In our previous post we have outlined the broad problems with the recent UBCM report, in this post we return to one particular one, the comparison of dwelling growth to population growth for “BC Major Census Metropolitan Areas” (Figure 2 in the report), paying particular attention to Squamish as the largest outlier. To start out, let’s take a comprehensive look at how dwelling and population growth play out across BC’s CMAs and CAs.

Continue reading

Unoccupied Canada

(Joint with Jens von Bergmann and cross-posted at MountainMath)

TLDR

Canadian Census data on “Dwellings Unoccupied by Usual Residents” are frequently misunderstood. Now that data from 2021 are out, we provide a timely explainer and draw upon a variety of resources, including comparisons with US data, Empty Homes Tax data, and zooming in on census geographies, to help people interpret what we can see.

Continue reading

First Peek at Population and Household Data During COVID & Caveats

co-authored with Jens von Bergmann and cross-posted at MountainMath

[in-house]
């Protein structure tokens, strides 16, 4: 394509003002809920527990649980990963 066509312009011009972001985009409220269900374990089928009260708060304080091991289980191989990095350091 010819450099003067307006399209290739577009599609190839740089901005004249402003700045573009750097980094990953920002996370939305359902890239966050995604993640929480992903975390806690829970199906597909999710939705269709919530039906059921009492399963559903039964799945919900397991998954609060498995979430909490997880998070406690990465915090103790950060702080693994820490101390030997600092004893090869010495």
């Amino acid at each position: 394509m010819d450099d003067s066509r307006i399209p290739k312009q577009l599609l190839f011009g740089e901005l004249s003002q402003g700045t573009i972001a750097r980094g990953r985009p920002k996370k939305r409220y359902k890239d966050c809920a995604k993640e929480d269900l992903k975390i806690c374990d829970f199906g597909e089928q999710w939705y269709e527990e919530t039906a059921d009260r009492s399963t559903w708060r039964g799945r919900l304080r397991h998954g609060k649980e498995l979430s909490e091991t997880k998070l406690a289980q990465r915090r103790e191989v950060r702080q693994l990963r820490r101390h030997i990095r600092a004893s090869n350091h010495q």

In this post we look at the most recent population (and household) estimates to see if we can detect any signals concerning how the COVID-19 pandemic may have impacted how (and where) we live. This is inherently tricky; lots of things changed during COVID times, including how well our normal methods of estimation work. That makes time series less reliable, even as we’re especially concerned with how conditions have changed. So in this post we attempt to pay special attention to what we can and can’t glean from the signals we’re receiving so far.

Continue reading

Satellites, Sprawl, and City Six-Packs

Co-authored with Jens von Bergmann and cross-posted at MountainMath

We’re getting better and more accessible datasets for exploring land use change all the time. We have played with the Global Human Settlement Layer (GHSL) data in the past, where we looked at the population data on a 250m grid to compare how different city’s population distribute spatially, as well as the 1975, 1990, 2000, 2015 time series to see how it changed over time. These GHSL population datasets take a variety of input data to build, one part is census or other population-based datasets, the other is the built-out area derived from satellite data that is used to estimate population data at the fine 250m grid.

Continue reading